The Jeff Fisher era did not get off to a forgettable start. A painful 27-23 loss to the Lions provided us an exhibition of a talented defense that is only going to get better paired with an offense that is going to take some time to find its identity.
Still, there was optimism to be had. And then there's euphoria.
The Redskins' season opened with a performance from Robert Griffin III that resonated far beyond the District. So now what?
Now, we put two franchises on two different tracks together. It's not ironic that the two teams who produced the trade with the most impact in the 2012 NFL Draft play each other so early in the following season; it's fitting.
One one hand, there's a franchise reborn at the hands of the Texas-based quarterback phenom. On the other, a team that handed the reigns to a head coach who has swam in the waters of the NFL many, many times before.
This is what the NFL provides. An opportunity to put two teams from dissimilar backgrounds on dissimilar trajectories with a similar pursuit.
Preview after the jump.
For game-related info, check out the SBN page for the game. For Redskins news leading up the game, check out Hogs Haven. Here's the injury report.
St. Louis Rams, 0-1, t-3rd - NFC West
Washington Redskins, 1-0, t-1st - NFC East
Sep. 16, 4:05 p.m. ET - FOX
WAS pass v. STL pass D
Here we go again. I said last week that the Lions' passing offense and the Rams' passing defense was the marquee matchup. That was certainly the case. And while I lean toward the argument that the Rams' rushing offense and the Redskins' rushing defense might be the main battle, this could well be the top matchup again.
RGIII's debut certainly was memorable, but the Rams proved to be stiff opposition against an impressive Lions attack...at least for the first half. At this point, it looks like Pierre Garcon is going to be a game time decision. With that as the case, Griffin's best options will be Santana Moss, Josh Morgan, Brandon Banks, Aldrick Robinson and Leonard Hankerson, as well the TE options in Fred Davis, Niles Paul and Logan Paulsen. It's not an overwhelming group, but as was shown last week, they have the talent to be effective with a QB as threatening as RGIII.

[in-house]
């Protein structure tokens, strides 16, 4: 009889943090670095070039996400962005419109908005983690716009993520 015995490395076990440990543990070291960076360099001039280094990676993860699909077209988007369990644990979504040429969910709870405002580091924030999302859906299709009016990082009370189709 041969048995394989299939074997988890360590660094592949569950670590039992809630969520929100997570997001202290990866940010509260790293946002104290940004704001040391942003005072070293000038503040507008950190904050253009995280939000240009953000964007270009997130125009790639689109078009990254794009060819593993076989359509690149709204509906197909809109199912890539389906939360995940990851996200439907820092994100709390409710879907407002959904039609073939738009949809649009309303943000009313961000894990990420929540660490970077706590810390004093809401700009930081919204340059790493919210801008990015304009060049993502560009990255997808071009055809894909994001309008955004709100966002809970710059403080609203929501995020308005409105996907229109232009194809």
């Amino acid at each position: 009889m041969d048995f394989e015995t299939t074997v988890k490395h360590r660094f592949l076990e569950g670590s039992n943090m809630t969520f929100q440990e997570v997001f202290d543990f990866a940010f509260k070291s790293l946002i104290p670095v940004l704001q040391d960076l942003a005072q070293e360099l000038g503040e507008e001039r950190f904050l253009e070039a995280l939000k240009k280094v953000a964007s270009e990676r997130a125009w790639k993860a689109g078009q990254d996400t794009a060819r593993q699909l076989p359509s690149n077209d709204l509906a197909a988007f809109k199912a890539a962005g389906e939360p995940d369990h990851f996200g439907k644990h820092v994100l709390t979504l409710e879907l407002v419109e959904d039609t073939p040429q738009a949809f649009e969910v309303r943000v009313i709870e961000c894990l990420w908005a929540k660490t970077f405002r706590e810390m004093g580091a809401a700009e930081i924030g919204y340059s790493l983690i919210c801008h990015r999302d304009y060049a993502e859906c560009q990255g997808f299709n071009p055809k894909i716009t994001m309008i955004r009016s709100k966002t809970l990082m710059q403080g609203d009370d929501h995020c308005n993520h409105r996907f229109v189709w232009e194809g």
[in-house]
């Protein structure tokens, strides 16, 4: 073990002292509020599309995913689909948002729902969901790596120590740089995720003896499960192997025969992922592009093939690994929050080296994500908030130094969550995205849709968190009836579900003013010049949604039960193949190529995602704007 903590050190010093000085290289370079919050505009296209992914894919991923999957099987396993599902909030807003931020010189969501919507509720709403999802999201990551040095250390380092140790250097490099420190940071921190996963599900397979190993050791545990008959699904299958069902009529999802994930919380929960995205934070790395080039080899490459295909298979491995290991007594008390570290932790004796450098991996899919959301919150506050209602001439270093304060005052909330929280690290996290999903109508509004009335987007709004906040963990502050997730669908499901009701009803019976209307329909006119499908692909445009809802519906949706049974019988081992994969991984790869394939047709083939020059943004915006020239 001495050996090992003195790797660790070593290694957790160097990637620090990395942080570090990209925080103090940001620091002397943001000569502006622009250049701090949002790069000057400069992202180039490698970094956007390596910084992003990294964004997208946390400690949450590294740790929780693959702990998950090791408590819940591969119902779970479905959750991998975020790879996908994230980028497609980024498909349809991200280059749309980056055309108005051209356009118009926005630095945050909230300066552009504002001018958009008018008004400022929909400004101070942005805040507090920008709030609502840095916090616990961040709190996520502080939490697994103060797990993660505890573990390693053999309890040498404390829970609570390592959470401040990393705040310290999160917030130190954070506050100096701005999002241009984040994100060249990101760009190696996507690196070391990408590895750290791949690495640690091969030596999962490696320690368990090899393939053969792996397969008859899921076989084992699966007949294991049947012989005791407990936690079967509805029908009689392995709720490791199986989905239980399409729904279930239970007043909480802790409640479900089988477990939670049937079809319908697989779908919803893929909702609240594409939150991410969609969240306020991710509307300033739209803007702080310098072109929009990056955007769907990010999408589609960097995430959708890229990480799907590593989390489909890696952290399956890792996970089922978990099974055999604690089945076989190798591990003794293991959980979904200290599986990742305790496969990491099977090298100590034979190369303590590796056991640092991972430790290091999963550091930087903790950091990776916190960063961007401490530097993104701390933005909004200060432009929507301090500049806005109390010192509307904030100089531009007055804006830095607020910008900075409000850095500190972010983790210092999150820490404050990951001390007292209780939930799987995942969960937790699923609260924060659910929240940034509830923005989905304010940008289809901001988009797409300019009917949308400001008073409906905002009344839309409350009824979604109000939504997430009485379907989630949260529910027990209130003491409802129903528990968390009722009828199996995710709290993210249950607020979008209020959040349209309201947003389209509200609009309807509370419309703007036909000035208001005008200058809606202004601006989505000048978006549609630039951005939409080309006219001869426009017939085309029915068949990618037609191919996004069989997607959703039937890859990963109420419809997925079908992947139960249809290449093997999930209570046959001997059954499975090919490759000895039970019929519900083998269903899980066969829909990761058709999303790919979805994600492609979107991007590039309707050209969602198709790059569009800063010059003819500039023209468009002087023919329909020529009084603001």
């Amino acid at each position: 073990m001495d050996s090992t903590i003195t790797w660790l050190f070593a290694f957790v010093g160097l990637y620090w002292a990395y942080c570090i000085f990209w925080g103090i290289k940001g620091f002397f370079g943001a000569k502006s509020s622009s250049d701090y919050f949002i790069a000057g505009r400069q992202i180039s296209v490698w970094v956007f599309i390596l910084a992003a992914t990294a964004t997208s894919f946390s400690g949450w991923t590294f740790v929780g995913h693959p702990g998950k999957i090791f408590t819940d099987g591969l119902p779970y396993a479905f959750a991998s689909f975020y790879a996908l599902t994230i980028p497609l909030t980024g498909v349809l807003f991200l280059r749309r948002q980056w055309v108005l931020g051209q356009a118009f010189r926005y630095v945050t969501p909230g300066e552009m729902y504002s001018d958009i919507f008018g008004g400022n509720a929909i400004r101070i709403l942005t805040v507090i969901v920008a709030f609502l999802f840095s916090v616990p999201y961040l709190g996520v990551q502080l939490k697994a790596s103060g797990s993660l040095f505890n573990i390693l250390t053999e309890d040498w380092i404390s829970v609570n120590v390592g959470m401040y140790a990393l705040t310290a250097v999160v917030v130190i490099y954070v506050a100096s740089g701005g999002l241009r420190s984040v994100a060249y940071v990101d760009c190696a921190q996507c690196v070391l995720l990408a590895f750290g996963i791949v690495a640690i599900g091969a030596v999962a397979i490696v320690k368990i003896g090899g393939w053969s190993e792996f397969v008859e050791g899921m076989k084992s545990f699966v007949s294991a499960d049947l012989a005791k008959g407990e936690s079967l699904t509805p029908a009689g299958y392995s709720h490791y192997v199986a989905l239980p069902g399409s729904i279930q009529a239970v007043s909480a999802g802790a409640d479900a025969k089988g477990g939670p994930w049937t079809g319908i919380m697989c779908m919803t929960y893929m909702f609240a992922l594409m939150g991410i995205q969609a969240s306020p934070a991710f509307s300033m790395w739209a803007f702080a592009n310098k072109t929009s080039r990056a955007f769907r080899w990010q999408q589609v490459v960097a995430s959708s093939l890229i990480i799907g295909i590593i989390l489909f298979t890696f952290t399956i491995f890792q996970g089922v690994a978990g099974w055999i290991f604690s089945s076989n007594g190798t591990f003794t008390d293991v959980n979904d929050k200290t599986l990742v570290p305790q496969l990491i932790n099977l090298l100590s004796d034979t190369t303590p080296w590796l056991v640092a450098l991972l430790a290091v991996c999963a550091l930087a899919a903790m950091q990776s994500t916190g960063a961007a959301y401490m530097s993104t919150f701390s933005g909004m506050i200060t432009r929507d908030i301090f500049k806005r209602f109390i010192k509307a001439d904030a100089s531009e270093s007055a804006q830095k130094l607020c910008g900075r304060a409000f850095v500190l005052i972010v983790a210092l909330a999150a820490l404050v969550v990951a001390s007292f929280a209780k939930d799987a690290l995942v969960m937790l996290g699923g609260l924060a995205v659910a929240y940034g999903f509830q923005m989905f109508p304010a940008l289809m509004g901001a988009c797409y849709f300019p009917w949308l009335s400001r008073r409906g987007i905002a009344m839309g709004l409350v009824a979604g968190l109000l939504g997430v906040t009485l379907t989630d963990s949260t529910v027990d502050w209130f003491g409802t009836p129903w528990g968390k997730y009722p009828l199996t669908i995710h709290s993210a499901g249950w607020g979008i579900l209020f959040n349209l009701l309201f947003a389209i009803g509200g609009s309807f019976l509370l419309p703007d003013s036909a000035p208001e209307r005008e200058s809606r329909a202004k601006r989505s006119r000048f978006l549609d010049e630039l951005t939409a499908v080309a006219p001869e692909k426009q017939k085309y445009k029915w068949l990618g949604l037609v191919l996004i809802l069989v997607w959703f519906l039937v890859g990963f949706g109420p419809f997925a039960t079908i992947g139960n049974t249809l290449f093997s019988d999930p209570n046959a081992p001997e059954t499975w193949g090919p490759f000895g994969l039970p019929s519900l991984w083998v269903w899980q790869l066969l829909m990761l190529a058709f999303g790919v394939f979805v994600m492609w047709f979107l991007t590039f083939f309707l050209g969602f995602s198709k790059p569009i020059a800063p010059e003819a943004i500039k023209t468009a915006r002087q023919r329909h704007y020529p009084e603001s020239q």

For the Rams, they'll look to build on a performance in Detroit that was at times perfect, at others wholly deficient. The Rams defended Calvin Johnson somewhat well; remove the 51-yard reception at the end of the first half and he put together 5 catches for just 60 yards. I guarantee, most NFL teams would love to have that kind of play on Johnson. Problematically, by negating Megatron's ability to find space, Stafford worked his tight ends often, combining for 10 catches on 18 targets for 107 yards. Given Fred Davis' capabilities, the Rams will need to do better this week. The big concern here is safety play. It was woeful in week one. It's on tape. The Redskins will no doubt try to take advantage of Craig Dahl's and Quintin Mikell's disappointing play.
WAS run v. STL run D
This is a crucial tie even in the absence of DT Michael Brockers. One one hand, the Redskins offer the three-headed attack of Alfred Morris, Evan Royster and Roy Helu. It's not the easiest group to defend. Throw on top of that the mobility of RGIII, and you might be looking at one of the best ground games in the NFC. The key is how RGIII interprets his play packages and how well Chris Long and Robert Quinn anchor the edges. It's a tough task. You play too wide, and you lose much of your pass rush capability. Overpursue, and RGIII escapes to the sideline for plenty of time and field to work with. And all this while throwing multiple looks pre-snap to try and force a mistake from a rookie QB.
In a sense, it's about discipline. Long and Quinn have to stay on the edge when playing without OLB support. The DTs can't allow huge gap lanes for RGIII to just tuck it, run for 10 yards and slide (a la Michael Vick in the second half of week one last year). The OLBs have to stay with their receivers or tight ends long enough to force RGIII to approach the line of scrimmage but need to identify when he's taking off and close off space. Such is the life of a defense dealing with a mobile QB.
WAS O-line v. STL D-line
If there's one area that might not be crucial on defense, it's this one. Even with impressive pass rushing, RGIII is likely to play a shorter passing game, at least early on. That puts little onus on the offensive line to sustain three of four seconds of protection. In the running game, there's likely to be support from the linebacking corps as well as some tight safety play. I wouldn't be surprised if the Skins throw a couple different combinations out there to allow for some different schemes.
And again, that means discipline for the Rams up front. Being overaggressive against an offense can be deadly. If the trust is there with the cornerbacks...and safeties...in coverage, the key is to let the game come to them. Collapse the pocket straightforwardly. Too many stunts and wraps only create more space for RGIII. More blitzing may be in order this Sunday than what we saw against the Lions.